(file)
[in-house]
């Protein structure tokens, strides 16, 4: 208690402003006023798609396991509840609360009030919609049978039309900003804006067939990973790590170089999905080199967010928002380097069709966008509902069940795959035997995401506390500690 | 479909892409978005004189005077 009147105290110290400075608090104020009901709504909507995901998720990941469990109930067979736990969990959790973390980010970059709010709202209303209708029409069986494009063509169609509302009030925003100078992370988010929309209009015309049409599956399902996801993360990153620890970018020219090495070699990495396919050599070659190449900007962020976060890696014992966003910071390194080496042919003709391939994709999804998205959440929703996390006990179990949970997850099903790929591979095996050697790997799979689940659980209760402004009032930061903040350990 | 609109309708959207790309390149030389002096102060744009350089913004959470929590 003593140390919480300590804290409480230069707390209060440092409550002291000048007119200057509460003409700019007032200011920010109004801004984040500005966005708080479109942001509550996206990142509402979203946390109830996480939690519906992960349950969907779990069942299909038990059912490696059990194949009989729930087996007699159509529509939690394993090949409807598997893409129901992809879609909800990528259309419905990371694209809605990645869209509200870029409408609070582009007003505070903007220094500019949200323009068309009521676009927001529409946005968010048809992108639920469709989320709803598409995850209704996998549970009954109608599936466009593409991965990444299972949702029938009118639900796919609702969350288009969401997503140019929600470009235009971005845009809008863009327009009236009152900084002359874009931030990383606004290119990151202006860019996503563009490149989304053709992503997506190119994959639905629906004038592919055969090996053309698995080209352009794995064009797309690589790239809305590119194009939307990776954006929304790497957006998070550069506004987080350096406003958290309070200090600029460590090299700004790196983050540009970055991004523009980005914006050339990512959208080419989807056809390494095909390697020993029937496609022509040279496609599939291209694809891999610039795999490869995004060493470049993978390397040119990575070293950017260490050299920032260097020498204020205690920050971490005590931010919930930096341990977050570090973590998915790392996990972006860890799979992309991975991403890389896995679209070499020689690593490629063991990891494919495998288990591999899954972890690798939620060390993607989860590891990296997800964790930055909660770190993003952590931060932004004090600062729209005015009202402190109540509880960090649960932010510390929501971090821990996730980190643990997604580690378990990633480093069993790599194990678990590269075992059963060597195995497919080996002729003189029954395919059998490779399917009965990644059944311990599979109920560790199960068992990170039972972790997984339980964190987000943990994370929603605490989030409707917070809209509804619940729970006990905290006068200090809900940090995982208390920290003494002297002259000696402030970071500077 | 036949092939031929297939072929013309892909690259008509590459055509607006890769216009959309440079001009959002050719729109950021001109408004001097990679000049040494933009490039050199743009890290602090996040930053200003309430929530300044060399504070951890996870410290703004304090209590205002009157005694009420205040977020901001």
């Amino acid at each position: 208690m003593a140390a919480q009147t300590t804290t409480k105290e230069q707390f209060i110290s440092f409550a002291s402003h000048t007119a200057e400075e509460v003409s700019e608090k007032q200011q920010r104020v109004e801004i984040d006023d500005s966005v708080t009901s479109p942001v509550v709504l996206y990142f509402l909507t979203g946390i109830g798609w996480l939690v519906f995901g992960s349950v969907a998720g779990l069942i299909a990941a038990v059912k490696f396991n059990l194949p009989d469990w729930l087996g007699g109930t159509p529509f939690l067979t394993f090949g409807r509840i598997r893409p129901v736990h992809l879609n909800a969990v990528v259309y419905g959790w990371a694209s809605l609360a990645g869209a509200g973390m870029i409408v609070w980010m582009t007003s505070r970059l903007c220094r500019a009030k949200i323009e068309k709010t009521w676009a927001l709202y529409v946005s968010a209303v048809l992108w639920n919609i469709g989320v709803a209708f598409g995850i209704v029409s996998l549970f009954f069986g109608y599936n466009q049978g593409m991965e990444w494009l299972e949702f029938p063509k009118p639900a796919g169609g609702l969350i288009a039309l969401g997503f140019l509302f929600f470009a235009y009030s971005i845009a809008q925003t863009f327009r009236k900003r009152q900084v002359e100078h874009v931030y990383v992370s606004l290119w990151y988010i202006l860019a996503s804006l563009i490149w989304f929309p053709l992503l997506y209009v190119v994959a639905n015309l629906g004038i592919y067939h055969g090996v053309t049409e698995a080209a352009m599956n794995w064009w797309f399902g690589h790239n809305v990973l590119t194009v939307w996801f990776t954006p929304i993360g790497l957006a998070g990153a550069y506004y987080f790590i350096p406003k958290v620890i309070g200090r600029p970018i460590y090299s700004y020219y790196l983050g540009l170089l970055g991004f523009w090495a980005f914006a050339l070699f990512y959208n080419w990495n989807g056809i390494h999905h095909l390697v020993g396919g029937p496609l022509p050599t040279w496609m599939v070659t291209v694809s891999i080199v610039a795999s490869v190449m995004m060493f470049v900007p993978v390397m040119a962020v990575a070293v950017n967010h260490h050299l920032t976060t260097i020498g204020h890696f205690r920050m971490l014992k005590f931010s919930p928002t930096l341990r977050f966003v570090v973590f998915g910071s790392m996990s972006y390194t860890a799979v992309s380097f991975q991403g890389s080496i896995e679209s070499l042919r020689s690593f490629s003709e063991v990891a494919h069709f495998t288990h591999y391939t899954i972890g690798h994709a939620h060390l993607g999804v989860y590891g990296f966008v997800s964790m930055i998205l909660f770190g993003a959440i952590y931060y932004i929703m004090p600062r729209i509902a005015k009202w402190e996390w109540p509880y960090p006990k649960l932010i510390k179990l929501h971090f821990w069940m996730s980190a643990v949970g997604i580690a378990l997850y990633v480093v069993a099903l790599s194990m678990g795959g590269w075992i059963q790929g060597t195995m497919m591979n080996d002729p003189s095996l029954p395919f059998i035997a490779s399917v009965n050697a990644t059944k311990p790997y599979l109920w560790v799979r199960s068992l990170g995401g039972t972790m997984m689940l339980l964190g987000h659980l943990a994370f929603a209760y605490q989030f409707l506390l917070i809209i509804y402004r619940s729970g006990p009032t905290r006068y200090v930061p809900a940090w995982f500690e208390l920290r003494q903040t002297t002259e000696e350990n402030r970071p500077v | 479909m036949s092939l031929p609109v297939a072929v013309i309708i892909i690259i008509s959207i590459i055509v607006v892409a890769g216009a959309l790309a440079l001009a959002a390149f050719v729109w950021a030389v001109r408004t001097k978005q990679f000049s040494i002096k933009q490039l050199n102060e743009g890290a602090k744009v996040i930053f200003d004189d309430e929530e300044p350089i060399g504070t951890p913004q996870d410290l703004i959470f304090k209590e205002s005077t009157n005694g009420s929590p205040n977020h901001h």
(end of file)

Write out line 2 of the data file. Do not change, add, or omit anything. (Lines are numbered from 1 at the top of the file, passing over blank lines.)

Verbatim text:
């Protein structure tokens, strides 16, 4: 208690402003006023798609396991509840609360009030919609049978039309900003804006067939990973790590170089999905080199967010928002380097069709966008509902069940795959035997995401506390500690 | 479909892409978005004189005077 009147105290110290400075608090104020009901709504909507995901998720990941469990109930067979736990969990959790973390980010970059709010709202209303209708029409069986494009063509169609509302009030925003100078992370988010929309209009015309049409599956399902996801993360990153620890970018020219090495070699990495396919050599070659190449900007962020976060890696014992966003910071390194080496042919003709391939994709999804998205959440929703996390006990179990949970997850099903790929591979095996050697790997799979689940659980209760402004009032930061903040350990 | 609109309708959207790309390149030389002096102060744009350089913004959470929590 003593140390919480300590804290409480230069707390209060440092409550002291000048007119200057509460003409700019007032200011920010109004801004984040500005966005708080479109942001509550996206990142509402979203946390109830996480939690519906992960349950969907779990069942299909038990059912490696059990194949009989729930087996007699159509529509939690394993090949409807598997893409129901992809879609909800990528259309419905990371694209809605990645869209509200870029409408609070582009007003505070903007220094500019949200323009068309009521676009927001529409946005968010048809992108639920469709989320709803598409995850209704996998549970009954109608599936466009593409991965990444299972949702029938009118639900796919609702969350288009969401997503140019929600470009235009971005845009809008863009327009009236009152900084002359874009931030990383606004290119990151202006860019996503563009490149989304053709992503997506190119994959639905629906004038592919055969090996053309698995080209352009794995064009797309690589790239809305590119194009939307990776954006929304790497957006998070550069506004987080350096406003958290309070200090600029460590090299700004790196983050540009970055991004523009980005914006050339990512959208080419989807056809390494095909390697020993029937496609022509040279496609599939291209694809891999610039795999490869995004060493470049993978390397040119990575070293950017260490050299920032260097020498204020205690920050971490005590931010919930930096341990977050570090973590998915790392996990972006860890799979992309991975991403890389896995679209070499020689690593490629063991990891494919495998288990591999899954972890690798939620060390993607989860590891990296997800964790930055909660770190993003952590931060932004004090600062729209005015009202402190109540509880960090649960932010510390929501971090821990996730980190643990997604580690378990990633480093069993790599194990678990590269075992059963060597195995497919080996002729003189029954395919059998490779399917009965990644059944311990599979109920560790199960068992990170039972972790997984339980964190987000943990994370929603605490989030409707917070809209509804619940729970006990905290006068200090809900940090995982208390920290003494002297002259000696402030970071500077 | 036949092939031929297939072929013309892909690259008509590459055509607006890769216009959309440079001009959002050719729109950021001109408004001097990679000049040494933009490039050199743009890290602090996040930053200003309430929530300044060399504070951890996870410290703004304090209590205002009157005694009420205040977020901001």